Gold equities have given up most of their gains from their fantastic run earlier this year following the sharp sell-off in the physical metal towards the critical US$1,200/oz handle. The reason behind the drawdown can largely be attributed to the certainty of a December interest rate hike in the United States and the ensuing strength of the U.S. dollar, which gold has an inverse relation to.
Further exacerbating gold’s bearish outlook are the fiscally expansive policies of president-elect Donald Trump, which are expected to send interest rates (and the greenback) higher. With the fundamental outlook largely negative for gold, should investors forego the precious metal for other opportunities?
Rising inflation expectations are bad for gold
Donald Trump was elected on campaign promises of lower taxes, increased fiscal stimulus, and an outlandish GDP growth target of 3-4% annually. If enacted, all of these policies will be inflationary for an economy that is already close to full employment and might force the U.S Federal Reserve to hike rates at a much steeper rate than originally anticipated.
In such conditions of rising interest rates (both real and nominal), the cost of holding a non-yielding asset such as gold increases, especially when compared to inflation-linked securities such as U.S. TIPS.
Furthermore, gold demand has been trailing supplies in Q3 2016. According to the World Gold Council, gold demand fell 10% year over year, 992.8 tonnes with across-the-board drawdowns in central bank holdings, jewelry production, and bars, largely outpacing gold ETF inflows.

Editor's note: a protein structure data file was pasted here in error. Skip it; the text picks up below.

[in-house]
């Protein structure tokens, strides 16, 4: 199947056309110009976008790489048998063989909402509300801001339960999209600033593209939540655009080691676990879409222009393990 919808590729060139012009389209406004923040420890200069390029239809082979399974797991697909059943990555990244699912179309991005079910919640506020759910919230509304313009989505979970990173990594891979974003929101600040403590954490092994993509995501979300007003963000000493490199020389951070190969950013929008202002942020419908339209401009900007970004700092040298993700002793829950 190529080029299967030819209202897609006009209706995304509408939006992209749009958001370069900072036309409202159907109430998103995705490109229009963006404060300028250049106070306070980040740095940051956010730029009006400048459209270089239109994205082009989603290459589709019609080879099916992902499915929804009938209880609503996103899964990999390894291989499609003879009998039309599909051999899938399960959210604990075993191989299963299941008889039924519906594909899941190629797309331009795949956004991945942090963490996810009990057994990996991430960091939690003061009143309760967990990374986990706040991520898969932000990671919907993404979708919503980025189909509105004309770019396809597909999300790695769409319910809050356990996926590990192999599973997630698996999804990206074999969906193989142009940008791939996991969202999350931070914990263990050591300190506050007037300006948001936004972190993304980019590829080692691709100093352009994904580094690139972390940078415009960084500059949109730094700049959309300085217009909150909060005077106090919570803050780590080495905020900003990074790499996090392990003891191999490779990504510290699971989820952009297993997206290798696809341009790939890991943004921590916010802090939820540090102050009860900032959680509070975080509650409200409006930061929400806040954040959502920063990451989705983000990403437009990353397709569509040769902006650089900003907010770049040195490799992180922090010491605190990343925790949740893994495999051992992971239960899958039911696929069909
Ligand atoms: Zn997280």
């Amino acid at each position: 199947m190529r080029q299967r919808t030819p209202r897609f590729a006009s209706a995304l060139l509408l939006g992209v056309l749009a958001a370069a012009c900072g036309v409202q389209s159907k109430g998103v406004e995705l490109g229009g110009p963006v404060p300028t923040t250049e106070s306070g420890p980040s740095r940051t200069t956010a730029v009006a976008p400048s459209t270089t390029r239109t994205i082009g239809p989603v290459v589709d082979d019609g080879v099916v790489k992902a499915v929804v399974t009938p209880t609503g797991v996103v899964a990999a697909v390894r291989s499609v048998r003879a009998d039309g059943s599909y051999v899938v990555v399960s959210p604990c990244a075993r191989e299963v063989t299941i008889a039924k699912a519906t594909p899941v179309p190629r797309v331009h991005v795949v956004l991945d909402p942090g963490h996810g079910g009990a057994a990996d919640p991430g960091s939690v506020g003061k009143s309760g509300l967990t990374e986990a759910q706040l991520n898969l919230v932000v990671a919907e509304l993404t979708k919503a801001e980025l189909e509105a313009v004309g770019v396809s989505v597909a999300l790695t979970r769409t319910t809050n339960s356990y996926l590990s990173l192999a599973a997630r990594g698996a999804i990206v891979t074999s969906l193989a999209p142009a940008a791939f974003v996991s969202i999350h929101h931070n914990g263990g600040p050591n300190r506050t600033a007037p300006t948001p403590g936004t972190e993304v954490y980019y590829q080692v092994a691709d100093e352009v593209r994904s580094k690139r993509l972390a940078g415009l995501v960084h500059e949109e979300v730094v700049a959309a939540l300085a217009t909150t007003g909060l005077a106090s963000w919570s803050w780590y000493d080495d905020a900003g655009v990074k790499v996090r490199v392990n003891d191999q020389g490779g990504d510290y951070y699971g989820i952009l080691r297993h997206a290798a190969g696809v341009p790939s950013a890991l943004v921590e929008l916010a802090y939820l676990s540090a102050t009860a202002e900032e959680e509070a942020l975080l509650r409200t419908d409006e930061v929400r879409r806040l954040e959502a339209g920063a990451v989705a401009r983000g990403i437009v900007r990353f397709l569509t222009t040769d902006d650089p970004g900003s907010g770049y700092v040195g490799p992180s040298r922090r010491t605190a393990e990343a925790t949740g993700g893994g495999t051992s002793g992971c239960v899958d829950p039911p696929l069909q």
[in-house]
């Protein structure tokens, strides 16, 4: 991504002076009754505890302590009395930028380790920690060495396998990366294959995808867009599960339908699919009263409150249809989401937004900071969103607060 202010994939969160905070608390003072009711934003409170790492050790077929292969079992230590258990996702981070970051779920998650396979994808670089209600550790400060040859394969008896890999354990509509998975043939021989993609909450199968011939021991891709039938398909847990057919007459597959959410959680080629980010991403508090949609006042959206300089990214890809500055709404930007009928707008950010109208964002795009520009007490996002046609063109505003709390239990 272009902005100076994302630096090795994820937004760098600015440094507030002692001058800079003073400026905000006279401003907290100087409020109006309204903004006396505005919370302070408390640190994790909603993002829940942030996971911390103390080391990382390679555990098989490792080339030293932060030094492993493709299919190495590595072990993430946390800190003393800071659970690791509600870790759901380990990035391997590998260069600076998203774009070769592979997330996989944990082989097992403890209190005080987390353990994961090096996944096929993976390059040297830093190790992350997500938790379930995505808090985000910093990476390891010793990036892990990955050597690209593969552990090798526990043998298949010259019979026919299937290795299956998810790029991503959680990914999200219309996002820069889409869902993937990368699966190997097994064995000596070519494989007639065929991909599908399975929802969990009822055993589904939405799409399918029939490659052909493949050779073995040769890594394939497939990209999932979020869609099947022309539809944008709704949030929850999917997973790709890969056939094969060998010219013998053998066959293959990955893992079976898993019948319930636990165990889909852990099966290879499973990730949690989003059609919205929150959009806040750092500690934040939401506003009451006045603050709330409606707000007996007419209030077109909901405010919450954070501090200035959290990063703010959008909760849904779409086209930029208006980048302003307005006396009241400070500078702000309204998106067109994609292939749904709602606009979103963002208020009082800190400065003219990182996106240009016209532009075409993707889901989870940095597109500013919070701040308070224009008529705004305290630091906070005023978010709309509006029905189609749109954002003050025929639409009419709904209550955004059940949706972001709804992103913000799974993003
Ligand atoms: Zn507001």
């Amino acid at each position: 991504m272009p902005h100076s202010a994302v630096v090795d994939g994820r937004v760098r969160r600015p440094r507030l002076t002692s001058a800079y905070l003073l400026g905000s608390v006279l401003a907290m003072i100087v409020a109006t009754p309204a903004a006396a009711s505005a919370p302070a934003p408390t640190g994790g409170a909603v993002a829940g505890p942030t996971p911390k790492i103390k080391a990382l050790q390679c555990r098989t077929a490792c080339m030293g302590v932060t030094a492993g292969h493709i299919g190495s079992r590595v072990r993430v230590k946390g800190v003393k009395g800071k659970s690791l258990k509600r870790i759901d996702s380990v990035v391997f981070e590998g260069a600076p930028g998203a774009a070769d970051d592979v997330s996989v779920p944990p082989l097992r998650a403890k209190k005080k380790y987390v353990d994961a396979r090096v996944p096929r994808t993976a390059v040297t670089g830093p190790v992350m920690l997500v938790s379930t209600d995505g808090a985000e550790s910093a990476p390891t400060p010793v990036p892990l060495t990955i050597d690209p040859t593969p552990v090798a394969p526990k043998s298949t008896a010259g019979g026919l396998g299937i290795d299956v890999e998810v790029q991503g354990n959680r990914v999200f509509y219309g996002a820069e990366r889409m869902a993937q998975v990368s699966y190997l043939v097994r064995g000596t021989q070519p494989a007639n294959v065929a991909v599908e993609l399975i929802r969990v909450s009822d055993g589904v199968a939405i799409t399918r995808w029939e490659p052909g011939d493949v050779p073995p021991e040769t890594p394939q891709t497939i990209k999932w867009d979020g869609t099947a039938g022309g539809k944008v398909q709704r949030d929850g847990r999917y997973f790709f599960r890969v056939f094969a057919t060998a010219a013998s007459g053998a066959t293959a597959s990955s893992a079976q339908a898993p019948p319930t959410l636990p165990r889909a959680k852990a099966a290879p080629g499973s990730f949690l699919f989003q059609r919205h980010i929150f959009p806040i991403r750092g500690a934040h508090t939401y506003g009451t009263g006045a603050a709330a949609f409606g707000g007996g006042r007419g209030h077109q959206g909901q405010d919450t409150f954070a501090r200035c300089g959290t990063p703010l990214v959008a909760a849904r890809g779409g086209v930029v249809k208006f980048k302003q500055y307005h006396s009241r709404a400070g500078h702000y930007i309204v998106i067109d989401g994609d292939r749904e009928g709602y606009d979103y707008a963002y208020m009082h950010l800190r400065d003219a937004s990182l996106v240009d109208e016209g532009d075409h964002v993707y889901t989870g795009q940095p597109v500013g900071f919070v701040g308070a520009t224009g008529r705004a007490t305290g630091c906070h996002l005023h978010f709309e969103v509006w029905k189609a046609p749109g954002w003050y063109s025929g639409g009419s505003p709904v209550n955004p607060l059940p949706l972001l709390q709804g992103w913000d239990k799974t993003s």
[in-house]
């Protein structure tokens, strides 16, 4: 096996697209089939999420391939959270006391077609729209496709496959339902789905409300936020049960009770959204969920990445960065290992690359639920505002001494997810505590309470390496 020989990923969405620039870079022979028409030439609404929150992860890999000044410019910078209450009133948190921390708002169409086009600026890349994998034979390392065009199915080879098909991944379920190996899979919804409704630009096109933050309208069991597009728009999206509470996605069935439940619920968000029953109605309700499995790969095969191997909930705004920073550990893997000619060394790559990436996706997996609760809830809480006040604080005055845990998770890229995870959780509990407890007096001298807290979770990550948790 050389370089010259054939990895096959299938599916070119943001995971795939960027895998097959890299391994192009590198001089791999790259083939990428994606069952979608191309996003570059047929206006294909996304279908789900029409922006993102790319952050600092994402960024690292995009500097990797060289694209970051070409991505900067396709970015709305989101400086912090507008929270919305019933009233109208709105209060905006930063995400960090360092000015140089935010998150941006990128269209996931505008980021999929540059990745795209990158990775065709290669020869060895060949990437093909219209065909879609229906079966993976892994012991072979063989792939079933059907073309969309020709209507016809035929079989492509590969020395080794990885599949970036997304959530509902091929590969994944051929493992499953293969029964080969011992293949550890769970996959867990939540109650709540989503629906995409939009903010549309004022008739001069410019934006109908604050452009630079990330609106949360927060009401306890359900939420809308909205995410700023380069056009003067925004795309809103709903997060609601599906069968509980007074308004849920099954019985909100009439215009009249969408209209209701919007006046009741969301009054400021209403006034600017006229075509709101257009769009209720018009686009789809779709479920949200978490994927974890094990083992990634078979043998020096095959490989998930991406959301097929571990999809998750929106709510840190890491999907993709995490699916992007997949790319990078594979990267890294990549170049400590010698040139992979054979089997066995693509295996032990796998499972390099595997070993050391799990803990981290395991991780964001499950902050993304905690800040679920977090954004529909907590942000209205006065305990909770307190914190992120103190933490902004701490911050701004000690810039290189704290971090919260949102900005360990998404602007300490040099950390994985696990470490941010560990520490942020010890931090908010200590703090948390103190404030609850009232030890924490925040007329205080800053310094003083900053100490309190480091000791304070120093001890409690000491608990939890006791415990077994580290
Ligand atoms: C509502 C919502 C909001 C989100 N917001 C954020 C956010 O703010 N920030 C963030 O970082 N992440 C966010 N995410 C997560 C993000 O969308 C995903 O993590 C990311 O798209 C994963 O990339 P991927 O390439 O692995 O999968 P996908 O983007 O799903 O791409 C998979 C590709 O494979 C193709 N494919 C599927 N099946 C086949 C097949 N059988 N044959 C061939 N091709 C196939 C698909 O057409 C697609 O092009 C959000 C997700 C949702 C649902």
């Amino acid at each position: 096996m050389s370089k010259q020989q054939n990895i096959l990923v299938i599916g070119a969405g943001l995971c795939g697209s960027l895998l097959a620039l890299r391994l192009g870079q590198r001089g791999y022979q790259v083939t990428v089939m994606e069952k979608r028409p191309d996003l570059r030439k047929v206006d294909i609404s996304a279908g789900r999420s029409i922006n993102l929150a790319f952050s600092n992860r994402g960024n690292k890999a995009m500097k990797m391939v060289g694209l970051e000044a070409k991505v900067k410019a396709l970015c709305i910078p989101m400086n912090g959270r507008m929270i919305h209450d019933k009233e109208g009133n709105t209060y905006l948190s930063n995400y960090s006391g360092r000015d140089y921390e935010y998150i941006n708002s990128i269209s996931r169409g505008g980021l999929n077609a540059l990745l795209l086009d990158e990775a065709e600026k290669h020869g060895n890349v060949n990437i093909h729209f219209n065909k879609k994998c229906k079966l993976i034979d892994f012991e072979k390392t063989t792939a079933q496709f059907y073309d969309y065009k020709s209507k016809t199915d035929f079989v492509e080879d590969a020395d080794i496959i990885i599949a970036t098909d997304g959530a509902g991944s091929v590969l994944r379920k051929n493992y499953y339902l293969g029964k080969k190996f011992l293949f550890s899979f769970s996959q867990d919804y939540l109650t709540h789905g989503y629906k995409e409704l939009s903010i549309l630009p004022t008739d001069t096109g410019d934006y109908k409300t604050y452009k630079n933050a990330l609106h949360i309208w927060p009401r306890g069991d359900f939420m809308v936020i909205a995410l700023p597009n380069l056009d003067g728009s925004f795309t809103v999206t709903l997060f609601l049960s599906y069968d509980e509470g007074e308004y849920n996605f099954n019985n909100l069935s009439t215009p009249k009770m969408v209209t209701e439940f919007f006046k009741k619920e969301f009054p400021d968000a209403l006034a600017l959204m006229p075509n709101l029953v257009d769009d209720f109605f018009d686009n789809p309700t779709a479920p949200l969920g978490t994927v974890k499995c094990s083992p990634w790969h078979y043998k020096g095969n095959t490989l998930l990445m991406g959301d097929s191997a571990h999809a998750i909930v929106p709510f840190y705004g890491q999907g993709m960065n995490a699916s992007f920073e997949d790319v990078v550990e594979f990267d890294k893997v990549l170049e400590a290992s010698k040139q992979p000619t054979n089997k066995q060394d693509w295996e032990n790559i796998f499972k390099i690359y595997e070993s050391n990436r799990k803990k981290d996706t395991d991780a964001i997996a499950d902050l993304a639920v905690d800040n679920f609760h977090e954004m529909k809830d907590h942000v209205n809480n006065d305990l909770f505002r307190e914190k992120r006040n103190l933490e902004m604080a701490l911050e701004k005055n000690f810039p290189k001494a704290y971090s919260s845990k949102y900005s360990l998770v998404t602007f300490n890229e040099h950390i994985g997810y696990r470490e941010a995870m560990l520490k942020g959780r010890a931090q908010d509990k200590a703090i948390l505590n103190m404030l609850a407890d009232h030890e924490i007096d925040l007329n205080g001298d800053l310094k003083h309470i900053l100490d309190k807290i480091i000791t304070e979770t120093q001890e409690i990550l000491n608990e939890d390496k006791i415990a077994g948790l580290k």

Has gold lost its lustre?
Even though the conditions for the precious metal are looking rather bleak for the time being, a case can still be made to go long gold equities. A study by the CFA Institute has shown that a portfolio with even incremental exposure to gold can significantly outperform equities in other metals such as silver and grossly outperform a portfolio with purely equity holdings.
Moreover, a portfolio with precious metals exposure fared much better during periods of central bank tightening–where we are now–as opposed to easing. But the study does come with a caveat: the performance of the gold-hedged portfolio very much depends on the strength of the underlying equities that make up the asset allocation.
While the study does not prescribe any specific stocks, attention should be directed towards miners with the fundamental muscle to weather a sustained gold sell-off until demand picks up once again. One such name that should be familiar to all Foolish investors is Barrick Gold Corp. (TSX:ABX)(NYSE:ABX), which has some of the lowest all-in sustaining costs of the senior miners. Furthermore, Barrick is in the midst of deleveraging its balance sheet and should be debt free within a decade.
So, in summation, don’t worry about the knee-jerk reaction to the Trump presidency; look to use this opportunity to get at least some exposure to the shiny stuff and hold for the long term.
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Fool contributor Alexander John Tun has no position in any stocks mentioned.